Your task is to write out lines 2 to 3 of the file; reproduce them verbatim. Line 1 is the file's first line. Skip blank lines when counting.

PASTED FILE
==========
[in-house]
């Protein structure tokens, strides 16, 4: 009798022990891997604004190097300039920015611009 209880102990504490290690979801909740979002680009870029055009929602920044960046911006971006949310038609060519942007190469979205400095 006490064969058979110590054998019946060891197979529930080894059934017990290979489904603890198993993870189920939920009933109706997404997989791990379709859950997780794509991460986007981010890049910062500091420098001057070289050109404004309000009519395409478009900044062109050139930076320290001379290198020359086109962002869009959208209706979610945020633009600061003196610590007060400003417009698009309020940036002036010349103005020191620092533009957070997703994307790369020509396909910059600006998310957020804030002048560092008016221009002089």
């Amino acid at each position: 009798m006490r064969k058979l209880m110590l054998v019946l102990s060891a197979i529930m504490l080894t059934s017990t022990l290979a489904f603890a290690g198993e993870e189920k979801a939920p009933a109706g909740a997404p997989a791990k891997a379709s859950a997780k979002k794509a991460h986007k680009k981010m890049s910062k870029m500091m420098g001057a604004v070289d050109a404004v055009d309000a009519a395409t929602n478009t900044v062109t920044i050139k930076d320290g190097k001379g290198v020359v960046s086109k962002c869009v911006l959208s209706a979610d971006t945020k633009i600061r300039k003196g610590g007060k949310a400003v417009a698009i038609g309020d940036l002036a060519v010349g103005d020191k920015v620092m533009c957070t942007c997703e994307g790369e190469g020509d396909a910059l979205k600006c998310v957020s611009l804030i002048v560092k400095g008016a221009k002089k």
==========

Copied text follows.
């Protein structure tokens, strides 16, 4: 009798022990891997604004190097300039920015611009 209880102990504490290690979801909740979002680009870029055009929602920044960046911006971006949310038609060519942007190469979205400095 006490064969058979110590054998019946060891197979529930080894059934017990290979489904603890198993993870189920939920009933109706997404997989791990379709859950997780794509991460986007981010890049910062500091420098001057070289050109404004309000009519395409478009900044062109050139930076320290001379290198020359086109962002869009959208209706979610945020633009600061003196610590007060400003417009698009309020940036002036010349103005020191620092533009957070997703994307790369020509396909910059600006998310957020804030002048560092008016221009002089």
């Amino acid at each position: 009798m006490r064969k058979l209880m110590l054998v019946l102990s060891a197979i529930m504490l080894t059934s017990t022990l290979a489904f603890a290690g198993e993870e189920k979801a939920p009933a109706g909740a997404p997989a791990k891997a379709s859950a997780k979002k794509a991460h986007k680009k981010m890049s910062k870029m500091m420098g001057a604004v070289d050109a404004v055009d309000a009519a395409t929602n478009t900044v062109t920044i050139k930076d320290g190097k001379g290198v020359v960046s086109k962002c869009v911006l959208s209706a979610d971006t945020k633009i600061r300039k003196g610590g007060k949310a400003v417009a698009i038609g309020d940036l002036a060519v010349g103005d020191k920015v620092m533009c957070t942007c997703e994307g790369e190469g020509d396909a910059l979205k600006c998310v957020s611009l804030i002048v560092k400095g008016a221009k002089k």